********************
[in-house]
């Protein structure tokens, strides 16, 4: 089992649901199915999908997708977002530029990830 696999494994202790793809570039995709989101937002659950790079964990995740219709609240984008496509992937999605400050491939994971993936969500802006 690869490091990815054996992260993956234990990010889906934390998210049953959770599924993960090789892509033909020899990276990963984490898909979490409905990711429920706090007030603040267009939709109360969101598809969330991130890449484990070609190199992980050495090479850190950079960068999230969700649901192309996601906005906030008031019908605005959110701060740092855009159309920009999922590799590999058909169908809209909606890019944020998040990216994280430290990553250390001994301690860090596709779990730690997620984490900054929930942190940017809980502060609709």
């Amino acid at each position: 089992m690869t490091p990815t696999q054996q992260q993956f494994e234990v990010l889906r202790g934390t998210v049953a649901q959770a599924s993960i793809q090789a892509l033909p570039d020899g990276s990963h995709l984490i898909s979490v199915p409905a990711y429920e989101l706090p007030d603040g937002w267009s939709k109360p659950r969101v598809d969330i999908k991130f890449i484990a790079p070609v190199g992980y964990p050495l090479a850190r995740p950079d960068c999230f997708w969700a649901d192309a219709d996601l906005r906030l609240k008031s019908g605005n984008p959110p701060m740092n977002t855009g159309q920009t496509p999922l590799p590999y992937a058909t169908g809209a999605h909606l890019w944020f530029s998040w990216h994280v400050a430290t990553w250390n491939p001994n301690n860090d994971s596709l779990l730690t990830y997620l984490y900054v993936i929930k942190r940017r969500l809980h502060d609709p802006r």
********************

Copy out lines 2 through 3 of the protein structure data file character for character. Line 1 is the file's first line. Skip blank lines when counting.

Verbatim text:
């Protein structure tokens, strides 16, 4: 089992649901199915999908997708977002530029990830 696999494994202790793809570039995709989101937002659950790079964990995740219709609240984008496509992937999605400050491939994971993936969500802006 690869490091990815054996992260993956234990990010889906934390998210049953959770599924993960090789892509033909020899990276990963984490898909979490409905990711429920706090007030603040267009939709109360969101598809969330991130890449484990070609190199992980050495090479850190950079960068999230969700649901192309996601906005906030008031019908605005959110701060740092855009159309920009999922590799590999058909169908809209909606890019944020998040990216994280430290990553250390001994301690860090596709779990730690997620984490900054929930942190940017809980502060609709």
């Amino acid at each position: 089992m690869t490091p990815t696999q054996q992260q993956f494994e234990v990010l889906r202790g934390t998210v049953a649901q959770a599924s993960i793809q090789a892509l033909p570039d020899g990276s990963h995709l984490i898909s979490v199915p409905a990711y429920e989101l706090p007030d603040g937002w267009s939709k109360p659950r969101v598809d969330i999908k991130f890449i484990a790079p070609v190199g992980y964990p050495l090479a850190r995740p950079d960068c999230f997708w969700a649901d192309a219709d996601l906005r906030l609240k008031s019908g605005n984008p959110p701060m740092n977002t855009g159309q920009t496509p999922l590799p590999y992937a058909t169908g809209a999605h909606l890019w944020f530029s998040w990216h994280v400050a430290t990553w250390n491939p001994n301690n860090d994971s596709l779990l730690t990830y997620l984490y900054v993936i929930k942190r940017r969500l809980h502060d609709p802006r």